Author: Phil Mendez
Illustrator: Carole Byard
Publisher: Scholastic Paperbacks
Audience: ages 8+
Summary: Christmas stories don’t usually begin in the grasslands of Africa with an old man preparing to tell the stories of his people, aided by his magic kente cloth. The storytelling session is interrupted by the arrival of slave traders. The people are sold into slavery in a far-away country called America, and the kente is sold, too. The scene shifts to a modern city just before Christmas. Jacob is angry. He hates being black; he hates being poor. Reluctantly he helps his Peewee, younger brother, build a snowman using the dirty snow found in a back alley. Peewee finds an old rag to drape around the snowman. The rag is the remains of the storyteller’s kente. The snowman comes to life. The snowman tells Jacob tales of his African ancestors. With these ancestors as guides, Jacob is able to save his brother from a burning building.
The Black Snowman is not the usual picture book. The length and complexity of the story makes it more appropriate for older elementary-aged children rather than the younger audience usually targeted by picture books. This book could be used for all children looking for a sense of their own identity.
Literary Elements at work in the story: The theme of this picture book is each person has strengths that can serve as a foundation for positive self-esteem. While life may be unfair and people differ in circumstances, each can find elements on which to draw for positive reinforcement. Often, remembering our history will give us a sense of our worth.
Perspective on gender/race/culture/economic/ability: All of the characters are African-Americans, and the main characters (Jacob, Peewee, the snowman—even the old storyteller) are male. Jacob and his family live in the inner-city. In spite of the negative aspects of his life (being black and poor), Jacob learned that he had much of which to be proud.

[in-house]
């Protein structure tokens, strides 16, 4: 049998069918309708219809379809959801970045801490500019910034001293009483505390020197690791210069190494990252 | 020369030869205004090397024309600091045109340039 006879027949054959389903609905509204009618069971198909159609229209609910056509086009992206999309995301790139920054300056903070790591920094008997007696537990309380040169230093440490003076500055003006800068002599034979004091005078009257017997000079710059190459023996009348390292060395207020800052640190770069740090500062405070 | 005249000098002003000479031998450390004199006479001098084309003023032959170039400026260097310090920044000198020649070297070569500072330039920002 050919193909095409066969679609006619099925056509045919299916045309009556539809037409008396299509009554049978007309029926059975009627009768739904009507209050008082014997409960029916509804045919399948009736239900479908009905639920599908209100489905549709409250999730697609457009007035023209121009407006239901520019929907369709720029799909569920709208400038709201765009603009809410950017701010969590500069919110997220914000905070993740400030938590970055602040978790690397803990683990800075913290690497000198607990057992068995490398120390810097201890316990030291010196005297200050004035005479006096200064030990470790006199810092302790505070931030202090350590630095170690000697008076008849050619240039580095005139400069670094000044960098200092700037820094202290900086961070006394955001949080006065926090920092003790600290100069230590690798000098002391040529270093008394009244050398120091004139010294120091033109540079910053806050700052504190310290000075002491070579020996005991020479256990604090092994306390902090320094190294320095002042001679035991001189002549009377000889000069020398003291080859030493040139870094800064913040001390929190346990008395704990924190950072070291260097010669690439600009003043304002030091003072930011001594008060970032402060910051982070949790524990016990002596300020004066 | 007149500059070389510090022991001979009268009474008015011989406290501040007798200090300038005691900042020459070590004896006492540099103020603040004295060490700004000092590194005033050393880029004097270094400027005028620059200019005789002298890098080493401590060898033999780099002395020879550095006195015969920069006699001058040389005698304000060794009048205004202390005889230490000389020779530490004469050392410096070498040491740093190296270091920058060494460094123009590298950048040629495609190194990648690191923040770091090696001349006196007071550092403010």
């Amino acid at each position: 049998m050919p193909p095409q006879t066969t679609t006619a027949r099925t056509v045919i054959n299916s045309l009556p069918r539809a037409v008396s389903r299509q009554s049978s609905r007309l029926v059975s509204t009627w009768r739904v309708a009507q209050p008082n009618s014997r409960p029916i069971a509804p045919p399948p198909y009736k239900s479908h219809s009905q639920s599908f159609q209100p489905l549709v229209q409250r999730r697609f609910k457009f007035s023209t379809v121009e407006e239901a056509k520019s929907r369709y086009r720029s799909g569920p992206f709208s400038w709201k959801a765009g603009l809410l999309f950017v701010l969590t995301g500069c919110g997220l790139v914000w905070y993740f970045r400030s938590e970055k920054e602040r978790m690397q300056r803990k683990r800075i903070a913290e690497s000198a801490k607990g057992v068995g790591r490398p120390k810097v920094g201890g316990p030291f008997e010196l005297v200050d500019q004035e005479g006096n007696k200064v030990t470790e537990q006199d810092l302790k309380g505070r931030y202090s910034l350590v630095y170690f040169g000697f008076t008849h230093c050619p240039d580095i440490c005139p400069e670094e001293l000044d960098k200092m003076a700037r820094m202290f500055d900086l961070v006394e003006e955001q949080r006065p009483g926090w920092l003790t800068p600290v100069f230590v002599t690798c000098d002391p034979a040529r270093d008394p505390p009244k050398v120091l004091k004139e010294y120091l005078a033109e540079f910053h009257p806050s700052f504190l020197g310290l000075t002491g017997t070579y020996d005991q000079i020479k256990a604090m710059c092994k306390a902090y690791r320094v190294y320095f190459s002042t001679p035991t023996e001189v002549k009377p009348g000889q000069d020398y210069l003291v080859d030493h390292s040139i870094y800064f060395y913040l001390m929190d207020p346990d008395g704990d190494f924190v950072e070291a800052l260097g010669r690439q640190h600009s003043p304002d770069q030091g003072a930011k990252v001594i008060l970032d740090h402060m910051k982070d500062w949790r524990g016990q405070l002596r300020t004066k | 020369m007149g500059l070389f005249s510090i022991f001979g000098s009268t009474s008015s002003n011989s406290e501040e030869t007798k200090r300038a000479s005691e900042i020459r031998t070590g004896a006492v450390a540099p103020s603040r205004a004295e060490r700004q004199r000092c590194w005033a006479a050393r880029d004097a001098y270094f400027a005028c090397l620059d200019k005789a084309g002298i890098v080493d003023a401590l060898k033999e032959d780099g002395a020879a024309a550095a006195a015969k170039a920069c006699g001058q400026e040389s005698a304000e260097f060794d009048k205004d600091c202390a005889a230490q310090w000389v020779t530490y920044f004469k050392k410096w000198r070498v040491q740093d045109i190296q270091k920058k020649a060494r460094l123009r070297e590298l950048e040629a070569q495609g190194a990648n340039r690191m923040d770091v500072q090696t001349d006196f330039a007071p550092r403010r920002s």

Scripture: Hebrews 12:1-2, Psalm 78:1-4, Deuteronomy 6:20-21, Joshua 4:6-7
Theology: Remembering the past and how God has worked and continues to work. Testimony of the “cloud of witnesses”.
Faith Talk Questions:
- What are stories of your family’s past that you can share with your children/grandchildren? What do these stories tell of faith, perseverance, strength in the face of difficulties, etc.? You may want to use concrete objects, such as items handed down in the family, to help prompt memories.
- Adopted/foster children often feel disconnected to their family’s past. Even when it is impossible to provide them with stories of their own ancestors, reinforce that we are all members of the family of God. The stories of one become the stories of us all. (Romans 8:16-17 – It is that very Spirit bearing witness with our spirit that we are children of God, 17 and if children, then heirs, heirs of God and joint heirs with Christ– if, in fact, we suffer with him so that we may also be glorified with him. ” Galatians 3:26 – “For in Christ Jesus you are all children of God through faith.”)
- Name something that another child does well. (We often do not recognize our own strengths. Someone else can identify them for us.)
- Who are your heroes. How can they help you?
Review prepared by 2008 Union-PSCE graduate Mary Anne Welch
The Black Snowman by Storypath is licensed under a Creative Commons Attribution-NonCommercial 4.0 International License.